The CPChem team’s goal was to leverage emerging technologies that can break down plastics into their original molecular components to then be converted to new materials that can be reused. CPChem needed a team to make this “advanced recycling” approach a reality inside a multinational company using mostly existing manufacturing assets.

“When I put the team together, I was looking for people with passion. So we needed people that were creative, people that had insight, had strong engineering and technical skills, strong collaborative skills, but ultimately people that had the passion. We ended up with a team of people that were very excited about the project and about the product, the possibilities that this project offered us.”

That “project” not only demonstrated a new way to recycle lots more plastics – it also broadened the prevailing business model to now include a new circular product that can meet a growing need for recycled plastics.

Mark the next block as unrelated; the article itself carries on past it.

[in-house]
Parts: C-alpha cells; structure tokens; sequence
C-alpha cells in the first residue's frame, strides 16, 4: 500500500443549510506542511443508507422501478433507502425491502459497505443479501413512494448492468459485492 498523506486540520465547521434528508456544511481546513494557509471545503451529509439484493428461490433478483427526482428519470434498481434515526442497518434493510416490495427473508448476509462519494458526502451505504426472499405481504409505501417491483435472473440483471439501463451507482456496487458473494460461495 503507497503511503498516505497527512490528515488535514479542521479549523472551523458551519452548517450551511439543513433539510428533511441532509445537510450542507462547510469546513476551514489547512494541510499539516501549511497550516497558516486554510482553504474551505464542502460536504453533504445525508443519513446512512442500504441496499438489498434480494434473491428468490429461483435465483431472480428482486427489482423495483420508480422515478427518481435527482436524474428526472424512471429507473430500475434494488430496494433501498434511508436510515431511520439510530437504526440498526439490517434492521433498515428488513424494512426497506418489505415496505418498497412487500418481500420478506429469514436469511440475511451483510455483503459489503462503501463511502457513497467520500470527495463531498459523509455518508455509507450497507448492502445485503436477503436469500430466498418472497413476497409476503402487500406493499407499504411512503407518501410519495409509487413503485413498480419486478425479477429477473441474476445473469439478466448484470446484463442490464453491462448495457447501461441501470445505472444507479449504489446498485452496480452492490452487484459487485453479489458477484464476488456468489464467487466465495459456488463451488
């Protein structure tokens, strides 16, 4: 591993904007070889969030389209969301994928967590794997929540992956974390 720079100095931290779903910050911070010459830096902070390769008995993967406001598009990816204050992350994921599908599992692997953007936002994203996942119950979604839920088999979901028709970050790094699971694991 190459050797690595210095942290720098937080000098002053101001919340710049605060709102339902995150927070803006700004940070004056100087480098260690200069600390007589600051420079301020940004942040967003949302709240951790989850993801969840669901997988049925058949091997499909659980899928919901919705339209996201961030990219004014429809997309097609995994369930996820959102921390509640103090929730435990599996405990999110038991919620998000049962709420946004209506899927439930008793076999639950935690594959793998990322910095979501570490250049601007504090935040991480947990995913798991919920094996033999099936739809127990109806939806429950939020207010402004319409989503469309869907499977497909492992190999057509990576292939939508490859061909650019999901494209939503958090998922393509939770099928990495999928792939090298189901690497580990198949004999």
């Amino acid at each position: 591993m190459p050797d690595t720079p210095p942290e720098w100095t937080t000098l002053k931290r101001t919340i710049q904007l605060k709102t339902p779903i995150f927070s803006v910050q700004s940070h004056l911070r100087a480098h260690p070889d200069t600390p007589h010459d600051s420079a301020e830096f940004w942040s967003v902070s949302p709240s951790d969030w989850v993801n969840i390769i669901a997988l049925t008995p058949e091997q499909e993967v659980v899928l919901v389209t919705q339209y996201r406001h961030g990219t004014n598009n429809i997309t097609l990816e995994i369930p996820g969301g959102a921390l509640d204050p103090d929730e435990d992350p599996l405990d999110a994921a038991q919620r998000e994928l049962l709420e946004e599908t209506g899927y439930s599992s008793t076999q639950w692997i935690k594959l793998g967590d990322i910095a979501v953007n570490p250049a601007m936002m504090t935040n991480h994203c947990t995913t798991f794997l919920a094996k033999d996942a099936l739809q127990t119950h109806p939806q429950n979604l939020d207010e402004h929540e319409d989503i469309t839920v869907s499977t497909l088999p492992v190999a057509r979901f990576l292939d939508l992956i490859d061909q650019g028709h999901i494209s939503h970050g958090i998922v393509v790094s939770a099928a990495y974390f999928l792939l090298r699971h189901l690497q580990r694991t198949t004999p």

“Today, the economy is linear, meaning we take materials, we use materials, we dispose of materials. What we’re trying to do is get closer to the circular economy whereby materials are produced, they’re converted to a usable material that meets societal needs. But – at the end of the material’s initial useful lifetime – it can be reclaimed, recycled and reused.”

Moving to a circular economy will increase the types and amount of plastics that can be recycled… helping keep them out of landfills, incinerators, and unintended places in our environment.

“Advanced recycling picks up where mechanical recycling leaves off. Today, the U.S. recycles about 9% of all plastics. Some materials are recycled mechanically at 30% and this is increasing. We are targeting the remaining materials that are not easy to recycle.


Advanced recycling is intended to get society to the next level, where up to 30% of plastic packaging is recycled by 2030. To achieve goals like that, complementary technologies will be needed. And advanced recycling is one of those technologies.”

And they’re off to a good start. CPChem announced its aim to make circular polyethylene a significant part of its business by 2030 using advanced recycling.